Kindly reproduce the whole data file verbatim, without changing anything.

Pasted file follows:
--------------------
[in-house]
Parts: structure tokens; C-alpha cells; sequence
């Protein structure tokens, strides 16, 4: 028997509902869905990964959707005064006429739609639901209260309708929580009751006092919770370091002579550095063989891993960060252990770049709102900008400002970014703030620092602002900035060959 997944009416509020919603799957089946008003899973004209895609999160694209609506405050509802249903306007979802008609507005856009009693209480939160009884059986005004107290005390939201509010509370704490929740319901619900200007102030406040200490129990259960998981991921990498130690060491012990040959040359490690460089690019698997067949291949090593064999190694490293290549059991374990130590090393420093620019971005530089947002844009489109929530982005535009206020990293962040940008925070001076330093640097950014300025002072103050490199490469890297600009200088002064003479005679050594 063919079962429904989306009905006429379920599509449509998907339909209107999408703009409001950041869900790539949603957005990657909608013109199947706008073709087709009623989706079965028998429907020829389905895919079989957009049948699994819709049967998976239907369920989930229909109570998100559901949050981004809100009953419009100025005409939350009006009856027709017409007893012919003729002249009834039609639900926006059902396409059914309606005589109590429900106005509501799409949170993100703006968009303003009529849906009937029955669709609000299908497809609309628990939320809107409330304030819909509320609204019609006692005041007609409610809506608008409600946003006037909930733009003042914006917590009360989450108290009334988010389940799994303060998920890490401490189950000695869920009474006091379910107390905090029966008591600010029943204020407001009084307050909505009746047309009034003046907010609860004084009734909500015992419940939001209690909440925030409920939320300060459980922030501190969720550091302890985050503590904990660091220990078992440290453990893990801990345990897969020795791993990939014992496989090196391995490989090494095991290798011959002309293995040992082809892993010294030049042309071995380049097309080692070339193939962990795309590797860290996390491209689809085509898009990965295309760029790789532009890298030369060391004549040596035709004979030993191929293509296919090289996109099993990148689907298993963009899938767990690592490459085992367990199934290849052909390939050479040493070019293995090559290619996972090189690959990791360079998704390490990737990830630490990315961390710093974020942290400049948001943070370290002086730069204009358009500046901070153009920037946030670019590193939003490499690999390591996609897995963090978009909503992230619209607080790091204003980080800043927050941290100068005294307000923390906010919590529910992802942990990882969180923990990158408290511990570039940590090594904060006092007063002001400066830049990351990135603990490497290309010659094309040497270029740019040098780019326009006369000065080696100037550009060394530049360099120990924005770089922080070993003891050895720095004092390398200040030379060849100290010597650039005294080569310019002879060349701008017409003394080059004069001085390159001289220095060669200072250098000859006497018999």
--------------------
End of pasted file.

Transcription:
[in-house]
Parts: structure tokens; C-alpha cells; sequence
């Protein structure tokens, strides 16, 4: 028997509902869905990964959707005064006429739609639901209260309708929580009751006092919770370091002579550095063989891993960060252990770049709102900008400002970014703030620092602002900035060959 997944009416509020919603799957089946008003899973004209895609999160694209609506405050509802249903306007979802008609507005856009009693209480939160009884059986005004107290005390939201509010509370704490929740319901619900200007102030406040200490129990259960998981991921990498130690060491012990040959040359490690460089690019698997067949291949090593064999190694490293290549059991374990130590090393420093620019971005530089947002844009489109929530982005535009206020990293962040940008925070001076330093640097950014300025002072103050490199490469890297600009200088002064003479005679050594 063919079962429904989306009905006429379920599509449509998907339909209107999408703009409001950041869900790539949603957005990657909608013109199947706008073709087709009623989706079965028998429907020829389905895919079989957009049948699994819709049967998976239907369920989930229909109570998100559901949050981004809100009953419009100025005409939350009006009856027709017409007893012919003729002249009834039609639900926006059902396409059914309606005589109590429900106005509501799409949170993100703006968009303003009529849906009937029955669709609000299908497809609309628990939320809107409330304030819909509320609204019609006692005041007609409610809506608008409600946003006037909930733009003042914006917590009360989450108290009334988010389940799994303060998920890490401490189950000695869920009474006091379910107390905090029966008591600010029943204020407001009084307050909505009746047309009034003046907010609860004084009734909500015992419940939001209690909440925030409920939320300060459980922030501190969720550091302890985050503590904990660091220990078992440290453990893990801990345990897969020795791993990939014992496989090196391995490989090494095991290798011959002309293995040992082809892993010294030049042309071995380049097309080692070339193939962990795309590797860290996390491209689809085509898009990965295309760029790789532009890298030369060391004549040596035709004979030993191929293509296919090289996109099993990148689907298993963009899938767990690592490459085992367990199934290849052909390939050479040493070019293995090559290619996972090189690959990791360079998704390490990737990830630490990315961390710093974020942290400049948001943070370290002086730069204009358009500046901070153009920037946030670019590193939003490499690999390591996609897995963090978009909503992230619209607080790091204003980080800043927050941290100068005294307000923390906010919590529910992802942990990882969180923990990158408290511990570039940590090594904060006092007063002001400066830049990351990135603990490497290309010659094309040497270029740019040098780019326009006369000065080696100037550009060394530049360099120990924005770089922080070993003891050895720095004092390398200040030379060849100290010597650039005294080569310019002879060349701008017409003394080059004069001085390159001289220095060669200072250098000859006497018999």